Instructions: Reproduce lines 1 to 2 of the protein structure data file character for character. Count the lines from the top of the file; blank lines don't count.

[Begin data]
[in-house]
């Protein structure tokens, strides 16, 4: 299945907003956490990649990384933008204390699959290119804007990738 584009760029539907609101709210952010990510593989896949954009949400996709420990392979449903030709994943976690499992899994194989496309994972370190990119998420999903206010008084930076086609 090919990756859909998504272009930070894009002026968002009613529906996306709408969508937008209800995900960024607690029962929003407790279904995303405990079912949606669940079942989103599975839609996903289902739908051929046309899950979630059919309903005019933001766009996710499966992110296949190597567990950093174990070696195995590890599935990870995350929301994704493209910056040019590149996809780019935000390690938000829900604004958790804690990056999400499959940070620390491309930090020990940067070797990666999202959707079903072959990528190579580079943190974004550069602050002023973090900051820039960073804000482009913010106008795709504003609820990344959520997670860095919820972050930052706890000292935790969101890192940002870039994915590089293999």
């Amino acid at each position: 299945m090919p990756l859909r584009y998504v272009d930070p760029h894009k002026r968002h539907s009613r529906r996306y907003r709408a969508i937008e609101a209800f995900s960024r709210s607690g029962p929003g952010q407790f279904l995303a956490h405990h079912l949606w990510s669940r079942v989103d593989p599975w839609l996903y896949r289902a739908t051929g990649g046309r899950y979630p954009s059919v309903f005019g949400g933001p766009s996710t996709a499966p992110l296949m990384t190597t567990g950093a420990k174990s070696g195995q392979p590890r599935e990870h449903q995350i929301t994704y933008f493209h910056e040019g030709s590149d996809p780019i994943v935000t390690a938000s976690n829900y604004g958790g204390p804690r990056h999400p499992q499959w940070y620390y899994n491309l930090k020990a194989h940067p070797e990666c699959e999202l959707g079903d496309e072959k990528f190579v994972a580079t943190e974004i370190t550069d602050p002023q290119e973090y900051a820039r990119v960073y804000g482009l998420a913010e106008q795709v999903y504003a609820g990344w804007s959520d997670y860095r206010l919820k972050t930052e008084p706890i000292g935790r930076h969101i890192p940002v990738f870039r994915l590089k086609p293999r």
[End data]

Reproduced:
[in-house]
């Protein structure tokens, strides 16, 4: 299945907003956490990649990384933008204390699959290119804007990738 584009760029539907609101709210952010990510593989896949954009949400996709420990392979449903030709994943976690499992899994194989496309994972370190990119998420999903206010008084930076086609 090919990756859909998504272009930070894009002026968002009613529906996306709408969508937008209800995900960024607690029962929003407790279904995303405990079912949606669940079942989103599975839609996903289902739908051929046309899950979630059919309903005019933001766009996710499966992110296949190597567990950093174990070696195995590890599935990870995350929301994704493209910056040019590149996809780019935000390690938000829900604004958790804690990056999400499959940070620390491309930090020990940067070797990666999202959707079903072959990528190579580079943190974004550069602050002023973090900051820039960073804000482009913010106008795709504003609820990344959520997670860095919820972050930052706890000292935790969101890192940002870039994915590089293999």